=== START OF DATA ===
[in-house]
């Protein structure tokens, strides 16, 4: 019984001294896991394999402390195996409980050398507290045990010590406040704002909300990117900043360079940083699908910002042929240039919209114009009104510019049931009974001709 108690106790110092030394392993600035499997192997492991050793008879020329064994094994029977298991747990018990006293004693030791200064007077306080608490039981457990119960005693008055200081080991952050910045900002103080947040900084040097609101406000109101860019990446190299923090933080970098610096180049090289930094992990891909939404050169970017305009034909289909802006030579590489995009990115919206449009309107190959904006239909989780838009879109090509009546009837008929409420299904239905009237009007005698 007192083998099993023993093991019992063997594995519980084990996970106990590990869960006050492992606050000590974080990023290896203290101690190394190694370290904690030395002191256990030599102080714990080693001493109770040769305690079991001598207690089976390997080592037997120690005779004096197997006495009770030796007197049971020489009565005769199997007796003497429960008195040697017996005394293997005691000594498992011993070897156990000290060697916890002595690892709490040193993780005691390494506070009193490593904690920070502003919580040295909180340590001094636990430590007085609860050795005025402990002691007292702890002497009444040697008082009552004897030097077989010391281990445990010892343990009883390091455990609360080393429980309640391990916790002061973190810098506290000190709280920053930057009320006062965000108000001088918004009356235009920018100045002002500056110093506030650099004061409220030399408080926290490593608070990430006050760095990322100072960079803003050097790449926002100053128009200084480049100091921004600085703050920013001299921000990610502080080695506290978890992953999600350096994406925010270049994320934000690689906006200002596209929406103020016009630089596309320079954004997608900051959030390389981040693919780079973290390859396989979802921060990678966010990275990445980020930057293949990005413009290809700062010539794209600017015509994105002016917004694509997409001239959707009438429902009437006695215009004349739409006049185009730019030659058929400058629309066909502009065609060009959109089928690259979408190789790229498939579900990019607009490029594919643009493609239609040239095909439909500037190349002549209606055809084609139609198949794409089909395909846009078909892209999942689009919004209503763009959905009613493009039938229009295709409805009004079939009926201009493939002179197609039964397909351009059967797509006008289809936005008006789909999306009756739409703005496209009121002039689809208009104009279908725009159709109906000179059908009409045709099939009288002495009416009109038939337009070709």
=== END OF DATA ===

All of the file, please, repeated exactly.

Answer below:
[in-house]
């Protein structure tokens, strides 16, 4: 019984001294896991394999402390195996409980050398507290045990010590406040704002909300990117900043360079940083699908910002042929240039919209114009009104510019049931009974001709 108690106790110092030394392993600035499997192997492991050793008879020329064994094994029977298991747990018990006293004693030791200064007077306080608490039981457990119960005693008055200081080991952050910045900002103080947040900084040097609101406000109101860019990446190299923090933080970098610096180049090289930094992990891909939404050169970017305009034909289909802006030579590489995009990115919206449009309107190959904006239909989780838009879109090509009546009837008929409420299904239905009237009007005698 007192083998099993023993093991019992063997594995519980084990996970106990590990869960006050492992606050000590974080990023290896203290101690190394190694370290904690030395002191256990030599102080714990080693001493109770040769305690079991001598207690089976390997080592037997120690005779004096197997006495009770030796007197049971020489009565005769199997007796003497429960008195040697017996005394293997005691000594498992011993070897156990000290060697916890002595690892709490040193993780005691390494506070009193490593904690920070502003919580040295909180340590001094636990430590007085609860050795005025402990002691007292702890002497009444040697008082009552004897030097077989010391281990445990010892343990009883390091455990609360080393429980309640391990916790002061973190810098506290000190709280920053930057009320006062965000108000001088918004009356235009920018100045002002500056110093506030650099004061409220030399408080926290490593608070990430006050760095990322100072960079803003050097790449926002100053128009200084480049100091921004600085703050920013001299921000990610502080080695506290978890992953999600350096994406925010270049994320934000690689906006200002596209929406103020016009630089596309320079954004997608900051959030390389981040693919780079973290390859396989979802921060990678966010990275990445980020930057293949990005413009290809700062010539794209600017015509994105002016917004694509997409001239959707009438429902009437006695215009004349739409006049185009730019030659058929400058629309066909502009065609060009959109089928690259979408190789790229498939579900990019607009490029594919643009493609239609040239095909439909500037190349002549209606055809084609139609198949794409089909395909846009078909892209999942689009919004209503763009959905009613493009039938229009295709409805009004079939009926201009493939002179197609039964397909351009059967797509006008289809936005008006789909999306009756739409703005496209009121002039689809208009104009279908725009159709109906000179059908009409045709099939009288002495009416009109038939337009070709």